Retailers, take note: Contrary to what you may believe, customers do want to hear from you—providing that whatever information is being communicated to them is relevant and personalized to suit their needs. Here’s how five different retail technology trends can be used to connect with and engage consumers.
Data analysis tools. Many retailers are already leveraging point-of-sale and other data analysis tools, as well as information gleaned from social media, to create customized offers based on consumers’ previous purchases, affinity for a particular product, narrow demographic group (e.g. Hispanics), or the like. These offers are then conveyed through email and text to individuals who have “opted in” to receive them, with retail technology (e.g., a point-of-sale software modules) as a conduit.
Mobile devices. Another approach entails equipping store associates with mobile devices like tablets that they can use not only to answer shoppers’ questions about merchandise, share product details, and confirm inventory availability, but also to transmit relevant product information to customers’ smartphones and tablets as they peruse store aisles. Remember, the need to research purchases before making a buying decision comprises one of consumers’ key reasons for using smartphones in-store. Most welcome any additional information merchants can give them, with retail technology at the core.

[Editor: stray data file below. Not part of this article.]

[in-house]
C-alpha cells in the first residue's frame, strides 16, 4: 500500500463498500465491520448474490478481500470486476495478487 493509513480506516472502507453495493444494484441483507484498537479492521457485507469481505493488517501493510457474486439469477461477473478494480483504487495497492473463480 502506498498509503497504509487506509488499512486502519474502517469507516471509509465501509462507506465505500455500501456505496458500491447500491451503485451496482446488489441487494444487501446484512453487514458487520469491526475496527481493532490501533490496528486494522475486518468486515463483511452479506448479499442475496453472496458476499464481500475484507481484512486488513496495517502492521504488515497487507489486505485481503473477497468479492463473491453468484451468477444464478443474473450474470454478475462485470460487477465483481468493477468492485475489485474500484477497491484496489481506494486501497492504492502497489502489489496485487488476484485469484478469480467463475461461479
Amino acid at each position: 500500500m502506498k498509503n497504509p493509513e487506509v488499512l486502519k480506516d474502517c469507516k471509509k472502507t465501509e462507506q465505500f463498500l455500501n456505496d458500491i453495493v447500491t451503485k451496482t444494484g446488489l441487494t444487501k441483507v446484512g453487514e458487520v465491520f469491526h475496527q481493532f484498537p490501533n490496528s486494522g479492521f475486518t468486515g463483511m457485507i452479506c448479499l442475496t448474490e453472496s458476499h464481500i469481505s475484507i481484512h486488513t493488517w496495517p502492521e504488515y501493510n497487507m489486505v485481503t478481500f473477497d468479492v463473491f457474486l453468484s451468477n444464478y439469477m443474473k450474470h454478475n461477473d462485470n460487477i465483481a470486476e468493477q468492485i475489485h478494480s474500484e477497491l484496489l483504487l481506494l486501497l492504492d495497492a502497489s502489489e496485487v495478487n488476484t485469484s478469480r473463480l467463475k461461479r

Also on the mobile device front, some retailers are generating bar codes and QR codes and affixing them to some merchandise displays. Customers are encouraged to scan these codes with their smartphones for more information about particular products while perusing the aisles.
Digital signage and kiosks. Retailers in many verticals utilize digital signage to showcase promotional offers in-store, as well as to share everything from “how-to” videos to suggestive selling messages.
In a similar retail technology vein, interactive kiosks can be deployed to open lines of communication with customers. Beyond accepting merchandise orders, retailers employ kiosks in guided selling applications and to distribute coupons or other promotional vehicles based on information entered into the system by an individual shopper or obtained through a swipe of the patron’s loyalty card.
Location technology. Mobile apps are being location-enabled to provide shoppers with specific alerts and triggers that either encourage them to visit a physical store or engage them while they are already in it. iBeacon is a good example. With this technology, retailers can instantly find out in which departments and areas of their stores customers are browsing, then send them information about the products they are currently viewing. Some apps “pick up” on the fact that an individual consumer is in close proximity of a store and send a message to that person’s smartphone, inviting him or her to stop in to see new merchandise, take advantage of a special offer, or the like.
eReceipts technology. Embedded in the point-of-sale system, eReceipt technology is used to e-mail electronic receipts to customers as they complete their transactions and to build customer databases for communication purposes. Retailers have begun to use eReceipts to not only learn more about their customers, but also to recommend additional purchases, suggest that consumer’s sign up for their customer loyalty program, and solicit feedback.
By leveraging these retail technology trends, retailers can stay one step ahead of the competition and maximize customer engagement.